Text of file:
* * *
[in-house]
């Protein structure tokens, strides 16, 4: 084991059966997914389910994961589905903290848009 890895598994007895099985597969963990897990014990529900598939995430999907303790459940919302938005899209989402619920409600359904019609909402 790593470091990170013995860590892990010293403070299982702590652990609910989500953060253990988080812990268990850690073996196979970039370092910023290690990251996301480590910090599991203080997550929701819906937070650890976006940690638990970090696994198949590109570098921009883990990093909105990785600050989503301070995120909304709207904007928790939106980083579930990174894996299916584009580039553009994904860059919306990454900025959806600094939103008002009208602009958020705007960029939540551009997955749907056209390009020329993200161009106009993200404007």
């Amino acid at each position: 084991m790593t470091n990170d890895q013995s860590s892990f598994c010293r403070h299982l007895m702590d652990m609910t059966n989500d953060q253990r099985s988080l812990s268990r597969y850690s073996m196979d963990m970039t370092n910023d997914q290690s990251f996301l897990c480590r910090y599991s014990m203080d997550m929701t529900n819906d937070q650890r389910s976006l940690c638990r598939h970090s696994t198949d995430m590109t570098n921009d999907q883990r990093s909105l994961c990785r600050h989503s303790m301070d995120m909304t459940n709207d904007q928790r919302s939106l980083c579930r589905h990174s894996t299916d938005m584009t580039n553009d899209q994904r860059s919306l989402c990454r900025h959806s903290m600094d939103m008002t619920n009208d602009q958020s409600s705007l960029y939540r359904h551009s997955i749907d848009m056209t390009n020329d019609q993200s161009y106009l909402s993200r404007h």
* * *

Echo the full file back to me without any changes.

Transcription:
[in-house]
């Protein structure tokens, strides 16, 4: 084991059966997914389910994961589905903290848009 890895598994007895099985597969963990897990014990529900598939995430999907303790459940919302938005899209989402619920409600359904019609909402 790593470091990170013995860590892990010293403070299982702590652990609910989500953060253990988080812990268990850690073996196979970039370092910023290690990251996301480590910090599991203080997550929701819906937070650890976006940690638990970090696994198949590109570098921009883990990093909105990785600050989503301070995120909304709207904007928790939106980083579930990174894996299916584009580039553009994904860059919306990454900025959806600094939103008002009208602009958020705007960029939540551009997955749907056209390009020329993200161009106009993200404007």
């Amino acid at each position: 084991m790593t470091n990170d890895q013995s860590s892990f598994c010293r403070h299982l007895m702590d652990m609910t059966n989500d953060q253990r099985s988080l812990s268990r597969y850690s073996m196979d963990m970039t370092n910023d997914q290690s990251f996301l897990c480590r910090y599991s014990m203080d997550m929701t529900n819906d937070q650890r389910s976006l940690c638990r598939h970090s696994t198949d995430m590109t570098n921009d999907q883990r990093s909105l994961c990785r600050h989503s303790m301070d995120m909304t459940n709207d904007q928790r919302s939106l980083c579930r589905h990174s894996t299916d938005m584009t580039n553009d899209q994904r860059s919306l989402c990454r900025h959806s903290m600094d939103m008002t619920n009208d602009q958020s409600s705007l960029y939540r359904h551009s997955i749907d848009m056209t390009n020329d019609q993200s161009y106009l909402s993200r404007h």